By PATRICK HALL
The Wilson Post
UPDATE--Lebanon City Attorney Andy Wright said on Wednesday proposed sales tax ordinance would return to the council's agenda on Aug. 21, after conferring with the Wilson County Election Commission, in order to place the referendum on the Nov. 6 ballot.
Wilson County Administrator of Elections Phillip Warren told Wright the ordinance must be passed 60 days before that date, which falls on Friday, Sept. 7.
"Aquestion received on that date or soon after can be included on the November ballot," Warren told Wright in an email.
REPORTED EARLIER--Lebanon City Councilors were in unanimous agreement Tuesday night about deferring an ordinance on second reading to increase the local sales tax by 0.5 percent in order to hold the required referendum on Nov. 6 when most voters will visit the polls.
Ward 2 Councilor Kevin Huddleston, who presided over the meeting as Mayor Pro Tem with Mayor Philip Craighead out of town, said the original target date was Aug. 2, the date for a County/State General Primary election. The tax increase would raise the sales taxes from 2.25 percent, locally to 2.75 percent, making it 9.75 percent, the highest allowable amount in Tennessee.
Wright explained if the council passed the ordinance Tuesday night, the "clock would be running" on the Wilson County Election Commission to hold the referendum.
"We would have to look at doing a special called public referendum, which we don't want to do," Wright said.
Ward 3 Councilor Rob Cesternino and Ward 1 councilor Alex Buhler said it was more logical for the city to place the referendum on the Nov. 6 general election, when citizens will be voting for city positions as well as the Presidential election. They felt it was the right thing to do to hold the referendum at a time when more voters would be at the polls.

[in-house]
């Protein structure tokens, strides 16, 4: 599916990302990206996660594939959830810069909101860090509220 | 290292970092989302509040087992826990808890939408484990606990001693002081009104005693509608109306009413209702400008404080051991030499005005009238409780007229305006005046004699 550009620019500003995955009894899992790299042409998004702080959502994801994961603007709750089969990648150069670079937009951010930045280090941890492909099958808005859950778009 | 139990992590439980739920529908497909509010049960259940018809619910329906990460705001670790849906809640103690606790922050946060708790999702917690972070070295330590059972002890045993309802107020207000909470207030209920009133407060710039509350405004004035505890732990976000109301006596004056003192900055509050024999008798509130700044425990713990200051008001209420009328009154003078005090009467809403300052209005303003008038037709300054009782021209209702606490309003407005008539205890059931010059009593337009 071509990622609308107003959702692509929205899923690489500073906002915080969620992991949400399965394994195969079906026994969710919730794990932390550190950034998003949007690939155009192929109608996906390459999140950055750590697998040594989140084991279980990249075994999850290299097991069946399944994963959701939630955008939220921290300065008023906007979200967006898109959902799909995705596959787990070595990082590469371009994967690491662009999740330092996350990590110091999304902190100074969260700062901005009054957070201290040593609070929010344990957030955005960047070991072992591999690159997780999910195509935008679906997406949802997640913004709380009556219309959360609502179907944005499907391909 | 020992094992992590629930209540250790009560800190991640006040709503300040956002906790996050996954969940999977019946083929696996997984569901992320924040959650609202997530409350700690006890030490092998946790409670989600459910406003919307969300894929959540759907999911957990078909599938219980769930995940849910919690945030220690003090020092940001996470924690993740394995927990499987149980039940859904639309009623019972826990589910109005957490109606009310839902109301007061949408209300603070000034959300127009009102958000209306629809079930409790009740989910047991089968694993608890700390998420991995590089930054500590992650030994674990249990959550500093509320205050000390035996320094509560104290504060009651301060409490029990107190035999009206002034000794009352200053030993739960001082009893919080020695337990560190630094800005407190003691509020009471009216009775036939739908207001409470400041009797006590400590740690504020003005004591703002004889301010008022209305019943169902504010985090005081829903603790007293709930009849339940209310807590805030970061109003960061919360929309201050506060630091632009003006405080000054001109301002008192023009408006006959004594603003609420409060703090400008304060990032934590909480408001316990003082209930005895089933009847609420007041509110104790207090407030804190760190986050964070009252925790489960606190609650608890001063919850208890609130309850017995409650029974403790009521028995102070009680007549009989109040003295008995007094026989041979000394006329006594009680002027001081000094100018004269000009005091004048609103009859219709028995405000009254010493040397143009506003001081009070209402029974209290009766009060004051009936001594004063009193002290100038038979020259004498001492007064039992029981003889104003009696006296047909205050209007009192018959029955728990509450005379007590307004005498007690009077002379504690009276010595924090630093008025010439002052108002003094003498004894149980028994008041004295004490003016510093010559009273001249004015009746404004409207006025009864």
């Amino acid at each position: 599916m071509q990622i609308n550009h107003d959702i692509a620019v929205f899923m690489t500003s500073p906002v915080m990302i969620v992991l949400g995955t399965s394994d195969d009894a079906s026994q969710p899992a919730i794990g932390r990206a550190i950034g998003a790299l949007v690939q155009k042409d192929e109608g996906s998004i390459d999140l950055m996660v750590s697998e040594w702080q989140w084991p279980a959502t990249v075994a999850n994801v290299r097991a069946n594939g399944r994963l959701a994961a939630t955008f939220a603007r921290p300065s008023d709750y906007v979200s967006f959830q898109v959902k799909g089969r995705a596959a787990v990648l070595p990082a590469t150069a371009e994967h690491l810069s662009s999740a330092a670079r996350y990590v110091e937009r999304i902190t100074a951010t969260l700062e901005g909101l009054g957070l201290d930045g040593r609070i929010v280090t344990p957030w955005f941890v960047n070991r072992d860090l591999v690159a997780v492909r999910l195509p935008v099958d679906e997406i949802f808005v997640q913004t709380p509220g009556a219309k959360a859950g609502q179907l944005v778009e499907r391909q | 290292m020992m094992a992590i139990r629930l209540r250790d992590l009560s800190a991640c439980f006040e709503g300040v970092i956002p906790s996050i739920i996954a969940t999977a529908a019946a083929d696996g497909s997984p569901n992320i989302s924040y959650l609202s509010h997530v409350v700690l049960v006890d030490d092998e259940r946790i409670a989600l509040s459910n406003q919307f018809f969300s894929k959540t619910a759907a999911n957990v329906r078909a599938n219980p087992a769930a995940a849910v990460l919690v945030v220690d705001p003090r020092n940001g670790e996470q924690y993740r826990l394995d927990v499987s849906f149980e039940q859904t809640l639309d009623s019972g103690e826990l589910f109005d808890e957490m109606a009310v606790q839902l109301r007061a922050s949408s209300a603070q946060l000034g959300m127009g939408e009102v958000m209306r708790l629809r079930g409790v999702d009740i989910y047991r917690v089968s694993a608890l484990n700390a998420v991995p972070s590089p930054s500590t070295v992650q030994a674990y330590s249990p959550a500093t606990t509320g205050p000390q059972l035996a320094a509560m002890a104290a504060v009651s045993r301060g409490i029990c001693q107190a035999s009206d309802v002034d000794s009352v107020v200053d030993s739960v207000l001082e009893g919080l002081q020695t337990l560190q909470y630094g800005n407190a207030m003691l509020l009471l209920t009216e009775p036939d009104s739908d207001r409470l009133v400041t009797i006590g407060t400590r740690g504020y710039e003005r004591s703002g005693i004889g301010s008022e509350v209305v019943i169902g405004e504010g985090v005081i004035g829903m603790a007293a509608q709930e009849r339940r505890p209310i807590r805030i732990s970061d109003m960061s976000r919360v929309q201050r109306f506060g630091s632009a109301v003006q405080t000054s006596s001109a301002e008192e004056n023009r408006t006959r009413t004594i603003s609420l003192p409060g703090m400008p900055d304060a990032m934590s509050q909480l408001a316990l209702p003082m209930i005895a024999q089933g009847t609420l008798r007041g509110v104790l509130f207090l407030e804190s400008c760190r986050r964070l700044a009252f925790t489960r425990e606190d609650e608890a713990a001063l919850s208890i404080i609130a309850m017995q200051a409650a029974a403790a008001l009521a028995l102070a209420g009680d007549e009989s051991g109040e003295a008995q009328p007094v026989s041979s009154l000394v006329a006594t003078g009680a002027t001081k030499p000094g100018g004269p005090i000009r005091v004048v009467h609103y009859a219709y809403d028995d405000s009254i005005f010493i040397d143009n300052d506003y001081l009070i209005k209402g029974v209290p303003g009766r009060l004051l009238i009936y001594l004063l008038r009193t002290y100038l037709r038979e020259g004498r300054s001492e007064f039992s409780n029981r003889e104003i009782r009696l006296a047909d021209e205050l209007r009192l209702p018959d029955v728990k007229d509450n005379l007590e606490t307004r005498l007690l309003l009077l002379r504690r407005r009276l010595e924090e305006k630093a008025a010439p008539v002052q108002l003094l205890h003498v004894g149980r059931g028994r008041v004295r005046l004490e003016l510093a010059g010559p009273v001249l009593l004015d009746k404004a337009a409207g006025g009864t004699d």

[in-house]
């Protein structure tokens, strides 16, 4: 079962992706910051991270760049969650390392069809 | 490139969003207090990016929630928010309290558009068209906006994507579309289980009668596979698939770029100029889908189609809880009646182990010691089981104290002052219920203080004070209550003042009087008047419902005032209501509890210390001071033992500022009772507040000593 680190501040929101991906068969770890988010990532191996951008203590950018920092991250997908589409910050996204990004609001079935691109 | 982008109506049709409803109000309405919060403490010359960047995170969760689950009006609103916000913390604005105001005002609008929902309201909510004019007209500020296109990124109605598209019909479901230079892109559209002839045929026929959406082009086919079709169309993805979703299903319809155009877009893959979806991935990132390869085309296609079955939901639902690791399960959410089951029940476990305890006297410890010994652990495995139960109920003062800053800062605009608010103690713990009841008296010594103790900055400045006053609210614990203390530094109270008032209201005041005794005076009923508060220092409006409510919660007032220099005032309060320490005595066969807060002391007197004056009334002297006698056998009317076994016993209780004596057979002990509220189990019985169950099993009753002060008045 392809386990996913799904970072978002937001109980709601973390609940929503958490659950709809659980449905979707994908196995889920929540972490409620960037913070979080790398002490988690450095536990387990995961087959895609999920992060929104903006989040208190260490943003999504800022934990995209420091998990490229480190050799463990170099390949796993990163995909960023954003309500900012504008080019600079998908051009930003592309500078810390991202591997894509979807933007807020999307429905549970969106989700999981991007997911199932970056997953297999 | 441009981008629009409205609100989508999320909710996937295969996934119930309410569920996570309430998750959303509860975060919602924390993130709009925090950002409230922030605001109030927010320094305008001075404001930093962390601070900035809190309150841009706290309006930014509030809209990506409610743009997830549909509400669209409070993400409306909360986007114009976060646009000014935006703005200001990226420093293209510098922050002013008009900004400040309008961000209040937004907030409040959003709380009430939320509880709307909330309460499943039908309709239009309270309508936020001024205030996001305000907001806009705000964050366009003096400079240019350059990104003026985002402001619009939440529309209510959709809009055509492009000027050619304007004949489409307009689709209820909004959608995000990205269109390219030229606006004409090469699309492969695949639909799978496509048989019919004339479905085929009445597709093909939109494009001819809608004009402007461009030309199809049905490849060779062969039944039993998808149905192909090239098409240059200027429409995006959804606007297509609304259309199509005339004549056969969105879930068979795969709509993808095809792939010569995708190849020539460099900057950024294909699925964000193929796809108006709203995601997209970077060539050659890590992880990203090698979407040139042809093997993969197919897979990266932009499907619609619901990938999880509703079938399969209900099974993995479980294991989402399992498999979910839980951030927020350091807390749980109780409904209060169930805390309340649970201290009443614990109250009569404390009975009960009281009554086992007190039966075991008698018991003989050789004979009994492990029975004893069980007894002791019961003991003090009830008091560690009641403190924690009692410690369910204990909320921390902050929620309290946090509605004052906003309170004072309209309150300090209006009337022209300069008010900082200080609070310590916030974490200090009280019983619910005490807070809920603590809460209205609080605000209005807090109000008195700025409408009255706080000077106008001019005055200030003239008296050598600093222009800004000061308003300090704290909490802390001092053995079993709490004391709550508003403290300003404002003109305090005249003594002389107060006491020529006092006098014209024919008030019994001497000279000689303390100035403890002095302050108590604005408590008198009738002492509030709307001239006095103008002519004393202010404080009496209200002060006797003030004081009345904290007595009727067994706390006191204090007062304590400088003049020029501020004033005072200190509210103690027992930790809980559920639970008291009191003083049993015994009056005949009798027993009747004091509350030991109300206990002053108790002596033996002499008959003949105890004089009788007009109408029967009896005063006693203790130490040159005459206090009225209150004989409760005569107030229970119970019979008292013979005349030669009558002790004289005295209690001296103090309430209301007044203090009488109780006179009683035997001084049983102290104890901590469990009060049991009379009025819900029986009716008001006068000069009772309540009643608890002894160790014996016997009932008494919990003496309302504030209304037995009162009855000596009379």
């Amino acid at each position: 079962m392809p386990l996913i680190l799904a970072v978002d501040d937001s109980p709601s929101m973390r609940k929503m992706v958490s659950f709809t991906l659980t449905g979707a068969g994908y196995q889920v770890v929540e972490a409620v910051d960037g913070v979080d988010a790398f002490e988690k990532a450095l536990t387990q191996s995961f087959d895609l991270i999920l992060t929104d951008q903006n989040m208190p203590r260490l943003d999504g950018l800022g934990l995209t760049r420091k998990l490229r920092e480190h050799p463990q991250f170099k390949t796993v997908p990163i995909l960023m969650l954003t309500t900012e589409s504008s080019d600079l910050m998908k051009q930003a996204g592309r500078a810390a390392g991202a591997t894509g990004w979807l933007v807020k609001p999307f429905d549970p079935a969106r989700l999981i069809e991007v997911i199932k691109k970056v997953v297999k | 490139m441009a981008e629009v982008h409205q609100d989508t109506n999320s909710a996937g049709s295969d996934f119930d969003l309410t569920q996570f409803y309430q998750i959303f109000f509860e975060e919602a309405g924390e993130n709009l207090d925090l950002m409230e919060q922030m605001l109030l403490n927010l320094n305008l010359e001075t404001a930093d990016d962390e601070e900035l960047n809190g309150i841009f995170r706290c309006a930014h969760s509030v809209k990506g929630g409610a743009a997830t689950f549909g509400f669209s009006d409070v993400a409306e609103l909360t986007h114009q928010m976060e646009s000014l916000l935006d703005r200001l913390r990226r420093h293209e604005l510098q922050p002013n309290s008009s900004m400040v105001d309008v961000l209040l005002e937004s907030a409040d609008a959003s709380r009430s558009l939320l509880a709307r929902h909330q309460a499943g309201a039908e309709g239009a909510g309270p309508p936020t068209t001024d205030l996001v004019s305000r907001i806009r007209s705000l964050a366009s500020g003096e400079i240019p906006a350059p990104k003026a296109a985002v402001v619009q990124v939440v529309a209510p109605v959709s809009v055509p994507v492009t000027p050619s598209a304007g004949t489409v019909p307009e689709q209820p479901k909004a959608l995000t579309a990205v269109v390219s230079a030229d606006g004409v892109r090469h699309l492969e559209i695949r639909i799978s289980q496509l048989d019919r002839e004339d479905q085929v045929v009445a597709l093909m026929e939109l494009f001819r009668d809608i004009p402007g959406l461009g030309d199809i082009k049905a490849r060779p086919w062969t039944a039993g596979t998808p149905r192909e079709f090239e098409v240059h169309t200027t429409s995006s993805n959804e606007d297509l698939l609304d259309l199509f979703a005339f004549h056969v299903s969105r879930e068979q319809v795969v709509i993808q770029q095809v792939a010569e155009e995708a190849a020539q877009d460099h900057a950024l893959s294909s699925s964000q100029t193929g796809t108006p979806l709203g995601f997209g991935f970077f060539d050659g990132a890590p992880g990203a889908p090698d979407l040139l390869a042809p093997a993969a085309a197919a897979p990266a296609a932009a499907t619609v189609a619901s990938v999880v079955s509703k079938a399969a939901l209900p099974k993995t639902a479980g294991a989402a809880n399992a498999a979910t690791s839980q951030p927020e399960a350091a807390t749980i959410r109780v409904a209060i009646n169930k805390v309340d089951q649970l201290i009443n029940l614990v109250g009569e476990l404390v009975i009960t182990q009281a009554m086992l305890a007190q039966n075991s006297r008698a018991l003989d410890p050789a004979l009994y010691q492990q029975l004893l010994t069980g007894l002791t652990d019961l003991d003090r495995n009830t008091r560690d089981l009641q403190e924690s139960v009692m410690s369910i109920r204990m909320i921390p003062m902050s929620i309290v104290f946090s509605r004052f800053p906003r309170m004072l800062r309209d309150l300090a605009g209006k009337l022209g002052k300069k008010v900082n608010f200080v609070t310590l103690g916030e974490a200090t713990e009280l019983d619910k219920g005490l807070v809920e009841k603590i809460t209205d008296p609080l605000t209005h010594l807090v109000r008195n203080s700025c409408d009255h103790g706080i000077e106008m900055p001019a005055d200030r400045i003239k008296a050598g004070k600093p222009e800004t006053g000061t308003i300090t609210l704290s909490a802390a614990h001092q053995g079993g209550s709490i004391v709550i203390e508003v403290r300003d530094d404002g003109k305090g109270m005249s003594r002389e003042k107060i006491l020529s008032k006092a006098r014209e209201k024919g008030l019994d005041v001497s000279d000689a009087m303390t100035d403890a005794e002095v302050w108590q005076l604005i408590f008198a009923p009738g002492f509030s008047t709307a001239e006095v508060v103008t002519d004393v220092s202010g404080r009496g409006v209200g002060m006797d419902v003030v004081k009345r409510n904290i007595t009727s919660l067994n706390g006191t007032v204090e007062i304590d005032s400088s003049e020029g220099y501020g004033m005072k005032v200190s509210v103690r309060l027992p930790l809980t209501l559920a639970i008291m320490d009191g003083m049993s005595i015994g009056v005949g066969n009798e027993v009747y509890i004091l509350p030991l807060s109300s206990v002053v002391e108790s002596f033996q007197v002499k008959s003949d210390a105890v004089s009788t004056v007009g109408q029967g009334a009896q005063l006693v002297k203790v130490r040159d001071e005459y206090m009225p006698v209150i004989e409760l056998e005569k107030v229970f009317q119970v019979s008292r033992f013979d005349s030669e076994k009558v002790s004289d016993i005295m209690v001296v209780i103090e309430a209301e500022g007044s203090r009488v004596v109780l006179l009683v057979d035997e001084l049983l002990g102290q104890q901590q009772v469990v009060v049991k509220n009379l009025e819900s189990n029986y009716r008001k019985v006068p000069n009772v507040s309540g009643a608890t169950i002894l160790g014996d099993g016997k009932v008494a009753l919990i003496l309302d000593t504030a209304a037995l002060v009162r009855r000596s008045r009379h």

"I think it's the right thing to do to put it in November when the Presidential election is going on and more people will be voting," Cesternino said.
Wright explained that he was directed to shoot for the Aug. 2 date to potentially capture back-to-school shopping sales taxes. He said if the referendum vote was in favor of the increase, the city could receive additional revenue during the busy shopping month of August and be in good shape to capture holiday shopping taxes as well.
Once the measure is approved by the council, Wilson County Commission would have a 40-day window to pass its own measure to raise the sales taxes countywide. If that occurred, the city and county would split the additional revenues and if the county chose not to pass its own resolution, the city will receive all new revenue from the sales tax increase.
Wright indicated the council would have to wait at least until one of the April meetings to pass the ordinance to place the referendum on the Nov. 6 ballot.
Also during the meeting, the council expressed concerns about starting the next budget process for the 2012-2013 fiscal year. Cesternino pointed out they haven't seen any budget proposals as of this time. Commissioner of Finance and Revenue Russell Lee indicated he wanted to hold a work session before the council's April 3 meeting to discuss two enterprise funds.
"I don't want to piecemeal the budget like we've been doing," Buhler said.
Cesternino requested the council receive a department-by-department log of their 2011-2012 budget, the actual closing figure and what that department is asking for in the 2012-2013 budget, in order to gauge where each department stands. Lee said he would send budget proposals to the councilors at least by Monday, April 2.
"The mayor is out of town and I'd like to have him look at it before I send it to you," Lee said.
The council requested at least a week to review the rather large budget documents before meeting to discuss the matter in detail.
Staff Writer Patrick Hall may be contacted at firstname.lastname@example.org.